Our commitment to intelligence, expanding understanding, and intellectual rigor, is imbedded in the life of Presbyterians. That said, we cannot tackle our commitment to serving with intelligence without naming the ways in which narrow definitions of intelligence have also been a source of exclusion and even oppression in our congregations and in the wider denomination. If we are to be faithful to the gospel and to the expansive theology of our polity, then we must examine what we mean when we declare a commitment to serve with intelligence. This commitment also requires us to be intentional in our nominating processes, considering the diversity of wisdom and intelligence present and able to serve in our congregations.

Chart of Gardner's Multiple IntelligencesJust as there are many styles of learning or leadership, there are also many ways in which intelligence manifests itself in our human experiences. Some of our leaders will demonstrate an academic intelligence, honed either by practice or profession, and they will bring gifts of intellect and historical and institutional knowledge to the work of leadership and governing. Others will demonstrate strategic and critical thinking intelligence that will provide our work with good questions and processes. Still others will demonstrate a creative or generative intelligence that will ground us with deep questions and engage us in outside-the-box problem solving. And still others will bring embodied intelligence, experience from the frontlines of service, activism, mission, and caregiving that will inform our work in real time and keep us honest as we attempt to meet the needs of our community. And, of course, many of our leaders will embody more than one of these along with wisdom and other intelligences.

How do we empower our leaders to bring their whole selves, including their wisdom and intelligence, to bear in their service to the church? How do we create spaces that become teaching and learning communities for our leaders so that they can not only grow but appreciate the intelligence and wisdom that their colleagues are bringing to the table as well?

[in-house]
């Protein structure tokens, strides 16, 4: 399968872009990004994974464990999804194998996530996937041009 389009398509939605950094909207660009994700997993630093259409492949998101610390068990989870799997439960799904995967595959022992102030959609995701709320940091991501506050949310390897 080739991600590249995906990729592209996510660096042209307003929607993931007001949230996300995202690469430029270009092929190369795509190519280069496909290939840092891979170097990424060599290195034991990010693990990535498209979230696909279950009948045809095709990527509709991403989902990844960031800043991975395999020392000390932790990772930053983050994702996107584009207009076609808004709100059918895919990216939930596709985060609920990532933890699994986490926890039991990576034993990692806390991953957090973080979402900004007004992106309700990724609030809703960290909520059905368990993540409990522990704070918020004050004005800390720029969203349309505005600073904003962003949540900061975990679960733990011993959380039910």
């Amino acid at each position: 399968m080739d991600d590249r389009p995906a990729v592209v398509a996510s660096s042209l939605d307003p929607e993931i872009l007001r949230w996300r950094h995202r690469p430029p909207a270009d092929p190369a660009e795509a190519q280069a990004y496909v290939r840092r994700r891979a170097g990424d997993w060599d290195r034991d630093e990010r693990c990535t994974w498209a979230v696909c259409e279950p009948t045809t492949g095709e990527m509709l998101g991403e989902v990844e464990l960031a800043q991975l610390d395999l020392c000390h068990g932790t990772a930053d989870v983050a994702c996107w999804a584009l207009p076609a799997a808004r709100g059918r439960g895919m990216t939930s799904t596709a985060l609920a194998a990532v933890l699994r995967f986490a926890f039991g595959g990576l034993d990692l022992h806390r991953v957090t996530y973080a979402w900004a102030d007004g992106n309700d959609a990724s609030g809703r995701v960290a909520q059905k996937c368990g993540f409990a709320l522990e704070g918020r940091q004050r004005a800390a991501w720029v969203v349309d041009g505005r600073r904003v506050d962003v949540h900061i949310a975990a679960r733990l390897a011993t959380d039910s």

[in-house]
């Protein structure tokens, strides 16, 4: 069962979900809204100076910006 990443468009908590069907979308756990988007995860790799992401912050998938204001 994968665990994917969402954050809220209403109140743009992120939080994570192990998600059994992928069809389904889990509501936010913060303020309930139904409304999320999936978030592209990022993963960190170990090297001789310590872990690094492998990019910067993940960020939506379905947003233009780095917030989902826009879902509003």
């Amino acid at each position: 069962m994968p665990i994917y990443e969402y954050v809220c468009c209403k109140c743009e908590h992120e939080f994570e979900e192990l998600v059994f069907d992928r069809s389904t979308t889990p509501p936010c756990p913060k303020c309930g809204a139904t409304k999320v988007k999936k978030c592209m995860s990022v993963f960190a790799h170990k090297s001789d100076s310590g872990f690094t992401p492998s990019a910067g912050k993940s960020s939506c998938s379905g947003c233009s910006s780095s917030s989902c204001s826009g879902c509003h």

The artist, Molly Costello, has created a beautiful and empowering image of this kind of intelligence in action. Four hands are reaching through a flower garden toward the center of the image, and stars seem to be pouring down from the heavens into the outstretched hands. These words appear on the hands: “We have been given all the tools.” When we empower our leaders to name and claim their gifts of intelligence and wisdom, we will discover that collectively, as the body of Christ, we have indeed been given all the tools we need.

For Reflection and Discussion:

In what ways have you deepened your understanding? What are you still learning? When you consider the ecosystem of your congregation, what information, learning, or training would enable you to deepen your understanding of the community you are called to serve, or expand your impact as followers of Jesus?

Tell a story about a time you experienced growth in your own understanding. Who was your teacher/mentor? How did this growth change or shape you? Is it connected to your call to service in the church?

Engage together in the “Head, Heart, Gut and Feet Prayer” (see Prayers and Spiritual Practice Resources).

 Additional Activity

Use Luther Snow’s “Quick and Simple Asset Mapping Experience” from his book, The Power of Asset Mapping: How Your Congregation Can Act on Its Gifts (Rowman & Littlefield Publishers; 2004).